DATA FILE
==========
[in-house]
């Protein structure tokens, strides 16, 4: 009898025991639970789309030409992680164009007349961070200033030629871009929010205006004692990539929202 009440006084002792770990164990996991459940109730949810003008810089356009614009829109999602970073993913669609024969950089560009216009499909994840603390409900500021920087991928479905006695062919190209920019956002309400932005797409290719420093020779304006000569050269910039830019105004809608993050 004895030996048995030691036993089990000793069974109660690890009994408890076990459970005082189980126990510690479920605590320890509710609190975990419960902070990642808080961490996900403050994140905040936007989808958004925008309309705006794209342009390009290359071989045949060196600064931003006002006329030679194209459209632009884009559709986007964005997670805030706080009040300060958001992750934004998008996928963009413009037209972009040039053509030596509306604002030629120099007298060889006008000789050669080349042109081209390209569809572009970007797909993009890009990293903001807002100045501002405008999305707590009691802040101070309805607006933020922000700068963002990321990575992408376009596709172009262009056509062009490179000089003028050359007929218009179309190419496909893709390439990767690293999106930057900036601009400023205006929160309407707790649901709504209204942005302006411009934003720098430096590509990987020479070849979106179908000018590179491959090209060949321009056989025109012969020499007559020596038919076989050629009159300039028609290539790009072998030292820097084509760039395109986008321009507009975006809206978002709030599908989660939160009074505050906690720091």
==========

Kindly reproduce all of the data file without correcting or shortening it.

[in-house]
């Protein structure tokens, strides 16, 4: 009898025991639970789309030409992680164009007349961070200033030629871009929010205006004692990539929202 009440006084002792770990164990996991459940109730949810003008810089356009614009829109999602970073993913669609024969950089560009216009499909994840603390409900500021920087991928479905006695062919190209920019956002309400932005797409290719420093020779304006000569050269910039830019105004809608993050 004895030996048995030691036993089990000793069974109660690890009994408890076990459970005082189980126990510690479920605590320890509710609190975990419960902070990642808080961490996900403050994140905040936007989808958004925008309309705006794209342009390009290359071989045949060196600064931003006002006329030679194209459209632009884009559709986007964005997670805030706080009040300060958001992750934004998008996928963009413009037209972009040039053509030596509306604002030629120099007298060889006008000789050669080349042109081209390209569809572009970007797909993009890009990293903001807002100045501002405008999305707590009691802040101070309805607006933020922000700068963002990321990575992408376009596709172009262009056509062009490179000089003028050359007929218009179309190419496909893709390439990767690293999106930057900036601009400023205006929160309407707790649901709504209204942005302006411009934003720098430096590509990987020479070849979106179908000018590179491959090209060949321009056989025109012969020499007559020596038919076989050629009159300039028609290539790009072998030292820097084509760039395109986008321009507009975006809206978002709030599908989660939160009074505050906690720091």